As a result of a string of successful probes sent to the Red Planet over the past 15 years, we know for certain that Mars was once a warm and wet planet and continued to have an active hydrosphere for a period on the order of a billion years - a span five times as long as the time it took for life to appear on Earth after there was liquid water here. Findings released by NASA last week indicate that underground water seeps are reaching the surface of the Red Planet periodically. Thus, if the theory is correct that life is a natural phenomenon emerging from chemistry wherever there is liquid water, various minerals and a sufficient period of time, life must have appeared on Mars and may still be there.
If we go to Mars and find fossils of past life on its surface, we will have good reason to believe we are not alone in the universe. If we send human explorers, who can erect drilling rigs that can reach underground water where Martian life may well persist, we will be able to examine it. By doing so, we will be able to determine whether life on Earth is the pattern for all life everywhere or, alternatively, whether we are simply one esoteric example of a far vaster and more interesting tapestry. These things truly are worth finding out.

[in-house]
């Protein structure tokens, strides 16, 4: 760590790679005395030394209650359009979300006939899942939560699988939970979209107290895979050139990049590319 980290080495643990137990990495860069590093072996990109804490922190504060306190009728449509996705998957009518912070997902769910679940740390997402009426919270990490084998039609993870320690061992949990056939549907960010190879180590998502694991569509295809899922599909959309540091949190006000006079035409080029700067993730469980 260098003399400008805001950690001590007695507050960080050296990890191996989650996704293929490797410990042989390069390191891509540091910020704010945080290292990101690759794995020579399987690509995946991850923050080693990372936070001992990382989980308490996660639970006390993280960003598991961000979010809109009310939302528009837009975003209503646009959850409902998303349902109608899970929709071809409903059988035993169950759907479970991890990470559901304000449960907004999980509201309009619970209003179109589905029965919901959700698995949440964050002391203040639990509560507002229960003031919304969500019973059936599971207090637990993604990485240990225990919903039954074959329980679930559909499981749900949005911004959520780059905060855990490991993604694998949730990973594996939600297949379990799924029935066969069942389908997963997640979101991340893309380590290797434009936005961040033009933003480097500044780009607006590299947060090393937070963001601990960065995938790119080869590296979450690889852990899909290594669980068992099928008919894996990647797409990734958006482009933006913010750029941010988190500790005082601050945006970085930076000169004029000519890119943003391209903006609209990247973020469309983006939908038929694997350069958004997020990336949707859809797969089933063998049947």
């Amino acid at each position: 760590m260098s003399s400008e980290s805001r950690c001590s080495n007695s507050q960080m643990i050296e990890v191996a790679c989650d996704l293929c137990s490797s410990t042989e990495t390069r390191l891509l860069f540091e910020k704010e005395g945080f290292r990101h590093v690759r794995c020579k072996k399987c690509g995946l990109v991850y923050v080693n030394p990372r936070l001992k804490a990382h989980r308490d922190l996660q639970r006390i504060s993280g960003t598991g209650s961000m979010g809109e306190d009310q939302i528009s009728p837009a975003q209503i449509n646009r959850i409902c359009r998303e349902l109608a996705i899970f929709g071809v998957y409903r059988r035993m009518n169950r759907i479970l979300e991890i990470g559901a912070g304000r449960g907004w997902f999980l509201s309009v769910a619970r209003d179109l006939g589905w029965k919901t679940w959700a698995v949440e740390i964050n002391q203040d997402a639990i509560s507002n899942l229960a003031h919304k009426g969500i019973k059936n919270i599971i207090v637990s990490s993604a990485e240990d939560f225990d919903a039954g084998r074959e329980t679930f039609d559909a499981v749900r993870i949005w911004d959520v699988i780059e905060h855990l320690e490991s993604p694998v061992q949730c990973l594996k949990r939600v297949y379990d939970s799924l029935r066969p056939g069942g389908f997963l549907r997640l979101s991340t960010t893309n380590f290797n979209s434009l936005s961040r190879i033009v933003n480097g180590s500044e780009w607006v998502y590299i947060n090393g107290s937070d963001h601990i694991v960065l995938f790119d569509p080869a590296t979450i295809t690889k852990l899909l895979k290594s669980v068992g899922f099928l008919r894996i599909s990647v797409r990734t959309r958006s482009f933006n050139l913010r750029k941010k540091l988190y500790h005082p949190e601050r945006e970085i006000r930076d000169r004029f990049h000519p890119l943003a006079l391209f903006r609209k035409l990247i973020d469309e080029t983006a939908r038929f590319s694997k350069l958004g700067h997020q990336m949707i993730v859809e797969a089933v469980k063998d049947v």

Furthermore, Mars is a bracing positive challenge that our society needs. Nations, like people, thrive on challenge and decay without it. A humans-to-Mars program would be an invitation to adventure to every young person in the country, sending out the powerful clarion call: “Learn your science, and you can take part in pioneering a new world.” In return for such a challenge, we would get millions of young scientists, engineers, inventors and medical researchers, making technological innovations that create new industries, find new cures, strengthen national defense and increase national income to an extent that utterly dwarfs the expenditures of the Mars program.
But the most important reason to go to Mars is the doorway it opens to the future. Uniquely among the extraterrestrial bodies of the inner solar system, Mars is endowed with all the resources needed to support not only life, but the development of a technological civilization. For our generation and those that will follow, Mars is the New World. We should not shun its challenge.